Sunday, February 5, 2017

Tuesday Snow Chance Fizzles - Touch of April Within 2 Weeks?

28 F. high in St. Cloud Sunday.
24 F. average high on February 5.
26 F. high on February 5, 2016.

February 6, 1994: The national low is at Tower, dropping down to -41.

The Weather Pattern is Deja Vu - All Over Again

Last year the metro area saw a 219 day growing season. That's typical for southern Oklahoma and northern Texas. Fishing boats were in the water for 9 months. In Minnesota. A fluke? Perhaps.

But weather models are consistently pulling 40s and even a few 50s into Minnesota within 2 weeks with rain, even a few T-storms. Typical for early April. Will this be another supernaturally early spring like 2012, when flowers were in bloom by late March? I'm starting to wonder.

There's little doubt this month will be the 18th month in a row of warmer than normal temperatures statewide; unprecedented in the historical record, according to the Minnesota DNR.

Weather whiplash is brewing this week: a thaw today, a couple sloppy inches of snow Tuesday (heaviest bands stay north/east of MSP), then colder Wednesday with a wind chill dipping to -10 F. Mild air comes roaring back Friday with highs in the 40s to near 50F.

I expect a more active year for tornadoes. 130 tornadoes touched down last month, second most (and second deadliest) since 1950. I suspect America's tornado drought is over.

Photo credit: Gooseberry Falls, Minnesota photo courtesy of AerisWeather meteorologist D.J. Kayser.

More March Than February. There's a lot of green (rain) showing up on the future radar/isobar animation from NOAA's 12 KM NAM model, at least for the first week of February. More storms push innto the west coast with ice and wet snow mixing with the rain from Portland to Seattle; flooding rains possible for the Bay Area. A little snow spreads across northern Minnesota and Wisconsin ahead of a cold jab, but any numbing wind chill values will be fleeting. Meanwhile rain showers spread across the Ohio Valley with a freak rain for places like Cleveland and Buffalo by midweek. Winter is on life support. Animation:

Plowable Snow Seattle Area? A few inches of snow is forecast to fall from Tacoma and Olympia into Seattle in the coming days, enough to shovel and plow for many suburbs as a series of storms sweep in from the Pacific.

March-uary? Which sounds a lot like mortuary - which may be appropriate since winter is being given last rights. ECMWF guidance shows a string of 30s and 40s; a 50-degree high not out of the question by mid-February as strong (mild) Pacific winds overwhelm the pattern across much of America. Graphic: WeatherBell.

Snow Potential Fizzles Upper Midwest. Latest models aren't nearly as impressive for snowfall amounts from the Twin Cities to Green Bay and Marquette; a period of ice and rain helping to keep amounts down, and no deep layer of cold air or sustained flow from the Gulf of Mexico capable of racking up significant amounts. Over the next 84 hours the best chance of heavy snow comes across interior New England and out west, from the Colorado Rockies to the Cascade Range of Washington State.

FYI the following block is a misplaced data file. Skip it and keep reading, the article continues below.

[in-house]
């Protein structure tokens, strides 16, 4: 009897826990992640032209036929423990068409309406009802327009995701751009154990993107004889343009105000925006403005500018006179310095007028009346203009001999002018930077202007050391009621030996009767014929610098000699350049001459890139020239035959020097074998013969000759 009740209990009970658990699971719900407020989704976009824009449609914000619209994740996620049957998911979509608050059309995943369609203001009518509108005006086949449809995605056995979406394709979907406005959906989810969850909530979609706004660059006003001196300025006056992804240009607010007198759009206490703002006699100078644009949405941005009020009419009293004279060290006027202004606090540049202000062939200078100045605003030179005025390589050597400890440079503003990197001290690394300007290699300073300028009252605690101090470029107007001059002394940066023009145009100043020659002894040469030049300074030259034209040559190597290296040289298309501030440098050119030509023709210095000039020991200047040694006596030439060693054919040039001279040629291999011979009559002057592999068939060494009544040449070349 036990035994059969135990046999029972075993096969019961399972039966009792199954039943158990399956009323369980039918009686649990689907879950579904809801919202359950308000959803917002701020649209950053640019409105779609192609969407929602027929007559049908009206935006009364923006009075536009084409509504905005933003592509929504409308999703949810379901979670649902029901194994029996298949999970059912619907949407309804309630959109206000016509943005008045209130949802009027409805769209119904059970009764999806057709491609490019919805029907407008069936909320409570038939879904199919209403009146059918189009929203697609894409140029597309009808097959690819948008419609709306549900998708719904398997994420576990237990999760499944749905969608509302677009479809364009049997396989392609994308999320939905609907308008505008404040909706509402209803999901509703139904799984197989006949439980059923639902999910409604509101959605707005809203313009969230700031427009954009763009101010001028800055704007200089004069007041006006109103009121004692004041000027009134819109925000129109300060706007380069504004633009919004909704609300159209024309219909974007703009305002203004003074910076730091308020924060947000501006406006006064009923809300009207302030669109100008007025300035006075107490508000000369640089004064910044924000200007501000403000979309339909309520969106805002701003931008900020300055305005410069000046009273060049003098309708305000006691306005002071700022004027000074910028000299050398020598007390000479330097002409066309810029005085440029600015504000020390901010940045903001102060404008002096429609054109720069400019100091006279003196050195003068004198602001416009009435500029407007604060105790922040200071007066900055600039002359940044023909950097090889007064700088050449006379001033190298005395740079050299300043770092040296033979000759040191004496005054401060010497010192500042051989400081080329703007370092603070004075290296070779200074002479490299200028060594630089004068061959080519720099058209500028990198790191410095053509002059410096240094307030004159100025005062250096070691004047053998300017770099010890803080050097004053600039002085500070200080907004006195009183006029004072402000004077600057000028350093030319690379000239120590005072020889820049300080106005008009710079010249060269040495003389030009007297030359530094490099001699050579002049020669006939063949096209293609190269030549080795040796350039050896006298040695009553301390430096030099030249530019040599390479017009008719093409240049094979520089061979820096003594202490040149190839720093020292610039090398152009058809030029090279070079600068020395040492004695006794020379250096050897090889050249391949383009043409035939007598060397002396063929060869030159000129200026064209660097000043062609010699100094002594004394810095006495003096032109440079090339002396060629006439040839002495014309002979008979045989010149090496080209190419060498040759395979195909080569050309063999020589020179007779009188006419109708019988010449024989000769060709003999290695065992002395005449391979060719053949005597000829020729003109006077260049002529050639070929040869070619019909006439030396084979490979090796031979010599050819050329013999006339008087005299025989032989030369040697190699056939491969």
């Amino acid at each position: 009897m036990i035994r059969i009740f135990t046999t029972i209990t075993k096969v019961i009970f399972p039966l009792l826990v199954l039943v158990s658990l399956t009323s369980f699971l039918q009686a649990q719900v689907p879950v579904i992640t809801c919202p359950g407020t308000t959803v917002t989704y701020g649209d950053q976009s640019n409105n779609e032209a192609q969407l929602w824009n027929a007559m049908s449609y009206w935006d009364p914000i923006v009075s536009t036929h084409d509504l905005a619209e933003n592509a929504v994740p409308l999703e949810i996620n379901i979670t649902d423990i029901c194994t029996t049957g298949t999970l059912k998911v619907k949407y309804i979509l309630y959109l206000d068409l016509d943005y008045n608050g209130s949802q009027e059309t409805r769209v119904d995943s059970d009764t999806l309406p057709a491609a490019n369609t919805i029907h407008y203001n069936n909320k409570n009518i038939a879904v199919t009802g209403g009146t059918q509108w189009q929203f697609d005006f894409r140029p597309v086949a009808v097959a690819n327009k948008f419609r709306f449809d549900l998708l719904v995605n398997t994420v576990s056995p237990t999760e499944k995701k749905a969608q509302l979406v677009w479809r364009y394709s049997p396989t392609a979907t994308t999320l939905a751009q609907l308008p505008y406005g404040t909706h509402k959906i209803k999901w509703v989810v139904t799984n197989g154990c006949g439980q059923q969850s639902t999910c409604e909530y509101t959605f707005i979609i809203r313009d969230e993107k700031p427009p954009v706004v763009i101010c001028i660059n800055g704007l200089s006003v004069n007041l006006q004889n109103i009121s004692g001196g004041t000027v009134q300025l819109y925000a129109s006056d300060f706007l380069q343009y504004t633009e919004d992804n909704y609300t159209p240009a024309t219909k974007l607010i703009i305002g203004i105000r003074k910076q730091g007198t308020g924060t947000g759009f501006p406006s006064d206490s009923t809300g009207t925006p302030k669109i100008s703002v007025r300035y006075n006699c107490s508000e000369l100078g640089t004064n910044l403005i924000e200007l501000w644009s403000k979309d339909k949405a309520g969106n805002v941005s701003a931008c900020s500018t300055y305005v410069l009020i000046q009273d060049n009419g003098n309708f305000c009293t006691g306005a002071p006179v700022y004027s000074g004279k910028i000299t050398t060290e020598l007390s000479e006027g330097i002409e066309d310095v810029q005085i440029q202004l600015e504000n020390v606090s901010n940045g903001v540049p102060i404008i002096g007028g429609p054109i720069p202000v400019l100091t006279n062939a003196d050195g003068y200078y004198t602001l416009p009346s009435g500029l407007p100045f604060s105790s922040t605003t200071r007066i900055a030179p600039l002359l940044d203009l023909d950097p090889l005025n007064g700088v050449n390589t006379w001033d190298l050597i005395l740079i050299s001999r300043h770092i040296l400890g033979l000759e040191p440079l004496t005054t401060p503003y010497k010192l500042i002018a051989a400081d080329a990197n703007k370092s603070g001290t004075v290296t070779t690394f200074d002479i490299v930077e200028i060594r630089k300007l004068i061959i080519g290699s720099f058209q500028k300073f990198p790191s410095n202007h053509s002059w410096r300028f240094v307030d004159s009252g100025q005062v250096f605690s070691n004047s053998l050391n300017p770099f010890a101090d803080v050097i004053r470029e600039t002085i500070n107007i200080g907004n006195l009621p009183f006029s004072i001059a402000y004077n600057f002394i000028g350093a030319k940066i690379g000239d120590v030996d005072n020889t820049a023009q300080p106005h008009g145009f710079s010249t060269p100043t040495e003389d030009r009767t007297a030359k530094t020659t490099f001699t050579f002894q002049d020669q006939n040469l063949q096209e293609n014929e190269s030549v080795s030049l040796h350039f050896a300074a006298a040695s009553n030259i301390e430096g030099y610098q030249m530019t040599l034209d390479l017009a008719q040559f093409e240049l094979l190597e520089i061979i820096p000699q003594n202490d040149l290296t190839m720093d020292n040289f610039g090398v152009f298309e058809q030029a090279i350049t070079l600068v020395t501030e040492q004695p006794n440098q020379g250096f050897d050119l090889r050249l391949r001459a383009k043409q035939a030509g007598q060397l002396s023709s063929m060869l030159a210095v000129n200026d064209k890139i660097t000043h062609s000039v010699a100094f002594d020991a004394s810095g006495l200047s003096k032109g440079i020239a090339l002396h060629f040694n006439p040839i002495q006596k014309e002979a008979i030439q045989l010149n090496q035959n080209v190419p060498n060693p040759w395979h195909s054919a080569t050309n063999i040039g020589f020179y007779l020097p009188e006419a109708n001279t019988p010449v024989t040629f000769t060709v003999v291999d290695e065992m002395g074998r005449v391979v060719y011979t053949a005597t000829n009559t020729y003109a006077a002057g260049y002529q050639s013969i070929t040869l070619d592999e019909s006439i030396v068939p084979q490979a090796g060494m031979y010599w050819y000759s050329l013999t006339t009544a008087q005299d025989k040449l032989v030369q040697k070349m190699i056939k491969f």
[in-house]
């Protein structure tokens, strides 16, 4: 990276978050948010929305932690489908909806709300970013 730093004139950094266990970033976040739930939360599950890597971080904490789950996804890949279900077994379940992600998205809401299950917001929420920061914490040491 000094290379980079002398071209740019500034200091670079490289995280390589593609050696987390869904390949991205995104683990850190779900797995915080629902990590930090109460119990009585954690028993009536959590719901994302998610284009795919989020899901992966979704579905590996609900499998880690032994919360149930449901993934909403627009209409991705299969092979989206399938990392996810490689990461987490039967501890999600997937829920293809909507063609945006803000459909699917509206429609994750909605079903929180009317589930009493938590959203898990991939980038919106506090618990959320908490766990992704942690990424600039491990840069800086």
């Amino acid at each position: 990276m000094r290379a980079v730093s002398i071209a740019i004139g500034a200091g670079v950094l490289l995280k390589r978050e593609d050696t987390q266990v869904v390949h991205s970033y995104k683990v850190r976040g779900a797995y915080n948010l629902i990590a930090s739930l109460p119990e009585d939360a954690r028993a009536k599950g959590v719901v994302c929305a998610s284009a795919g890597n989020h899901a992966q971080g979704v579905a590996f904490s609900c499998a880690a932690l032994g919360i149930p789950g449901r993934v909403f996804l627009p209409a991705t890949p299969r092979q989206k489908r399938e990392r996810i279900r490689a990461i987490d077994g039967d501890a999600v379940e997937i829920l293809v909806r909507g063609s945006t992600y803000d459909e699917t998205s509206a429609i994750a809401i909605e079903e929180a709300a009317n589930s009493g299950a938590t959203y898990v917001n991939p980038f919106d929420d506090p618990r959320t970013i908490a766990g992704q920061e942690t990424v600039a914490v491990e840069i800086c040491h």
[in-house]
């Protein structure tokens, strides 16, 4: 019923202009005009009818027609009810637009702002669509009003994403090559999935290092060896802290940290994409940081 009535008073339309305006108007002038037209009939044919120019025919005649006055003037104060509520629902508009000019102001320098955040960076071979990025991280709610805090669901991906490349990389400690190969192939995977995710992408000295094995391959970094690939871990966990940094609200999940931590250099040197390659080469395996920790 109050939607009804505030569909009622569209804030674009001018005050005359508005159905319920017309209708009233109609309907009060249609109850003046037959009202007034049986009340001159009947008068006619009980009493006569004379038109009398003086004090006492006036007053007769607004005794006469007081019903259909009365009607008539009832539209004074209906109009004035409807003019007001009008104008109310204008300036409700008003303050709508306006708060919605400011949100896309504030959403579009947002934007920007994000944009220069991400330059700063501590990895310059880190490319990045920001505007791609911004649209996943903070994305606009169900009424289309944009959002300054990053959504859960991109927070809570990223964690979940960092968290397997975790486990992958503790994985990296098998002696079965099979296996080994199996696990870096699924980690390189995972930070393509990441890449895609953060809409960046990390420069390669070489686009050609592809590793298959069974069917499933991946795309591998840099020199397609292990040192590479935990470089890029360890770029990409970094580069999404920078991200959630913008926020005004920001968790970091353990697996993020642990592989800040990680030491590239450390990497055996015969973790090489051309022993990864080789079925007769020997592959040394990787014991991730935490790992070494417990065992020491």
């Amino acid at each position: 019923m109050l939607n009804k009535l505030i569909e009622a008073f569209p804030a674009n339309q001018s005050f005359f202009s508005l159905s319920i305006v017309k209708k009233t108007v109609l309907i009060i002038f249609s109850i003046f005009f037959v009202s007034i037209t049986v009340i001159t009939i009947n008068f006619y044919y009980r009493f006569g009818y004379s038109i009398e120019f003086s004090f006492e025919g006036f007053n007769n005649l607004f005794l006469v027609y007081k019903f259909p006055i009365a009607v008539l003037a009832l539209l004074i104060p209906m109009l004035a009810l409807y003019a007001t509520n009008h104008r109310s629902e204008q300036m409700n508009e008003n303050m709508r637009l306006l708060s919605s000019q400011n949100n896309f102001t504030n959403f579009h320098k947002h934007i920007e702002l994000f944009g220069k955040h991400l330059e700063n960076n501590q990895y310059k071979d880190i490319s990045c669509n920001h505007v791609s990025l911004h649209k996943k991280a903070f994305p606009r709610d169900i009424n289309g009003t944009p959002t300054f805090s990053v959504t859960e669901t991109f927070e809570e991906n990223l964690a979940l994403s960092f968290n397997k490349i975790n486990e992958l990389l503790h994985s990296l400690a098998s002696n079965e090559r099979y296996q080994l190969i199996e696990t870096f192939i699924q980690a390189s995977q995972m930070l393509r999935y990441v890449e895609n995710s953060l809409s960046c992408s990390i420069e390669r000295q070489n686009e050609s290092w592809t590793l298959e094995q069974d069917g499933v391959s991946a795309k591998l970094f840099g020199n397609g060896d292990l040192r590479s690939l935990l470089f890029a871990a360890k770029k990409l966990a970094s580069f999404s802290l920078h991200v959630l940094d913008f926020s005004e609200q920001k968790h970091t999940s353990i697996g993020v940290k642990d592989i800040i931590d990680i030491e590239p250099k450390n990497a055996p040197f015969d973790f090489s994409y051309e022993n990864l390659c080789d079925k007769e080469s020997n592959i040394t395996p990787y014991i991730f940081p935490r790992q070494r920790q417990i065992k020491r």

Winter Begins to Sputter. After a promising start in December winter has left much to be desired for Minnesota snow lovers in recent weeks with an extended January Thaw and a handful of rain events spoiling the fun. GFS guidance shows 40s, even a few 50s within 2 weeks - a somewhat similar solution to the ECMWF model. I'd expect to see temperatures like this the latter half of March, but mid-February? Wow.

River Forecasters Keeping Watch Over the Red River. The Star Tribune reports on the potential for river flooding from Fargo and Moorhead to Grand Rapids this spring: "...With spring’s thaw only weeks away, communities along the Red River are keeping a wary eye on the flood forecast. After a long dry stretch, the region has been soaked with double the usual amount of winter rain, sleet and snow, prompting the National Weather Service to recently issue an early warning about potential spring floods. The Red has flooded in 50 of the past 111 years, although in recent springs, it has stayed largely within its banks, keeping flood-prone communities from breaking out the sandbags. If that changes this spring, Minnesota officials say they’re ready, after years spent shoring up their flood defenses..."

File photo from Fargo in 2009. Image courtesy of Brian Petersen, Star Tribune.

Football Goes Green. A few interesting nuggets at Huffington Post: "...The trend towards sustainability isn’t just a postseason phenomenon. In recent years, the NFL has become an unlikely champion of renewable energy, teaming up with the Environmental Protection Agency, Natural Resources Defense Council and other environmental organizations to monitor its clean energy initiatives. In 2015, nearly one-third of NFL teams played or trained at solar-equipped facilities, according to the Solar Energy Industries Association. That figure includes a couple ofstandouts, like Gillette Stadium in Foxborough, Massachucets. The complex boasts some 3,000 solar panels — enough to power office buildings and stadium lights on days without a game. Philadelphia’s Lincoln Financial Field features 11,000 solar panels and 14 wind turbines, the most of any stadium..." (Photo credit: Lincoln Financial Field, DLR Group).

The Surprising Link Between Air Pollution and Alzheimer's Disease. The Los Angeles Times reports: "With environmental regulations expected to come under heavy fire from the Trump administration, new research offers powerful evidence of a link between air pollution and dementia risk. For older women, breathing air that is heavily polluted by vehicle exhaust and other sources of fine particulates nearly doubles the likelihood of developing dementia, finds a study published Tuesday. And the cognitive effects of air pollution are dramatically more pronounced in women who carry a genetic variant, known as APOE-e4, which puts them at higher risk for developing Alzheimer’s disease. In a nationwide study that tracked the cognitive health of women between the ages of 65 and 79 for 10 years, those who had the APOE-e4 variant were nearly three times more likely to develop dementia if they were exposed to high levels of air pollution than APOE-e4 carriers who were not..."

How a Looming $100 Billion IPO Could Trigger Massive Paydays in Solar. Here's an excerpt from an interesting post at "When the world's largest petrostate decides to bet on clean energy, it's time to pay attention. Saudi Aramco, Saudi Arabia's massive state-owned oil company, is gearing up to sell a small stake to the public. Just 5% of this $2 trillion firm would equate to a $100 billion IPO, four times larger than Alibaba's  (BABA) 2015 IPO, which currently stands as the biggest new stock issue ever. However, here's where things get even more interesting: Saudi Aramco has telegraphed its long-term direction. The company has tasked a team of global investment banks with lining up a portfolio of solar energy firms primed for acquisition. According to Bloomberg, $5 billion is available for this spending spree, which should help Saudi Aramco meet its goal of generating 10 gigawatts of power from renewable energy sources by 2023..."